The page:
Though Congress and the president have still not finalized this year’s federal spending plan,they are nonetheless moving ahead with next year’s.
House Republicans, under the leadership of Budget Committee Chairman Paul Ryan, R-Wisc., have produced a document that balances the federal ledger in 10 years. Senate Democrats, led by Sen. Patty Murray, D-Wash., are lagging behind, but they have an excuse. They are out of practice, having failed to produce and pass a budget for more than 1,400 days. They are also apparently stuck, unable to find the $1 trillion in new taxes they want to fuel yet another increase in spending. President Barack Obama, meanwhile, is on the sidelines. The White House missed the statutory deadline for delivering its budget document to Congress and is, technically anyway, in violation of the law. Guess what is getting all the attention?
In a rational world, the Senate Democrats having passed no budget for almost five years and White House being late with its own would be at least as interesting as what Chairman Ryan has proposed. Unfortunately Washington is not a rational place, so the Ryan document has commanded the most attention.
It is a cheerful document. In addition to getting the budget in balance in 10 years it repeals the funding for Obamacare while pushing for much-needed reforms in other aspects of the federal government. The Ryan budget goes a long way toward accomplishing what the Heritage Foundation defines as the six essential goals of budget policy: Get to balance in a decade without raising taxes; defund Obamacare in its entirety; overhaul entitlement programs like Social Security in a way that keeps the promise made to America’s seniors while forestalling its impending bankruptcy; fully fund national defense; roll back discretionary spending; and lay the groundwork for fundamental tax reform with federal revenues at the post-war historical average of 18.5 percent of U.S. GDP.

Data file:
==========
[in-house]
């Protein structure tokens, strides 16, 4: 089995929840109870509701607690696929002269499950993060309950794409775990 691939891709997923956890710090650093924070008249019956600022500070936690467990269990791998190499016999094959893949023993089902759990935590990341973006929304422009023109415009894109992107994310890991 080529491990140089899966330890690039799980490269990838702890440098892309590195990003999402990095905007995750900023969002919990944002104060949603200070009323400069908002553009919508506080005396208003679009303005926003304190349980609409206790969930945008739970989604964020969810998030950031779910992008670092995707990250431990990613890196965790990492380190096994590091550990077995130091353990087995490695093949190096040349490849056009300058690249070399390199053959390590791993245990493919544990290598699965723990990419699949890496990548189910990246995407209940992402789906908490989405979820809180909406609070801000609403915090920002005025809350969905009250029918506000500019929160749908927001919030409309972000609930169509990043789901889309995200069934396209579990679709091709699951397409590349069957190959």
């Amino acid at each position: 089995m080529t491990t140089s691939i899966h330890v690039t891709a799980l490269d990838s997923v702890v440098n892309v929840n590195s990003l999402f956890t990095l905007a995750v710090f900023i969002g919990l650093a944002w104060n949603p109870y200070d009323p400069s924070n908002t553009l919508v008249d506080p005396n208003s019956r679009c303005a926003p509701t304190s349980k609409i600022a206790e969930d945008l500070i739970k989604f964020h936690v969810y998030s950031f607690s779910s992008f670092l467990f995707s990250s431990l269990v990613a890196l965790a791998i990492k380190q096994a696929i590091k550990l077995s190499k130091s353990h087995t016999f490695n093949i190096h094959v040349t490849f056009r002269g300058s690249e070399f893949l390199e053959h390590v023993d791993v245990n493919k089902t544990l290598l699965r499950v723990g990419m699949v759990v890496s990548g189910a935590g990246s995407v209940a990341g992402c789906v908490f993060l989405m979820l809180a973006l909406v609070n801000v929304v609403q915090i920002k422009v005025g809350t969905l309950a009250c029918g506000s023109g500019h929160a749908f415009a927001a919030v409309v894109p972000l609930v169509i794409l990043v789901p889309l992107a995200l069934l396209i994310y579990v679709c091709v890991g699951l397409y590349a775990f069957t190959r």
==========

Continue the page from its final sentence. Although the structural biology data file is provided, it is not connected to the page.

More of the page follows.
That is not to say the Ryan budget accomplishes all these things—but it comes closer than what either the Democrats or President Obama have proposed thus far because they have proposed nothing. We do know, thanks to White House spokesman Jay Carney, that whatever Obama proposes it will not balance—ever.
Read More at US News . By Peter Roff.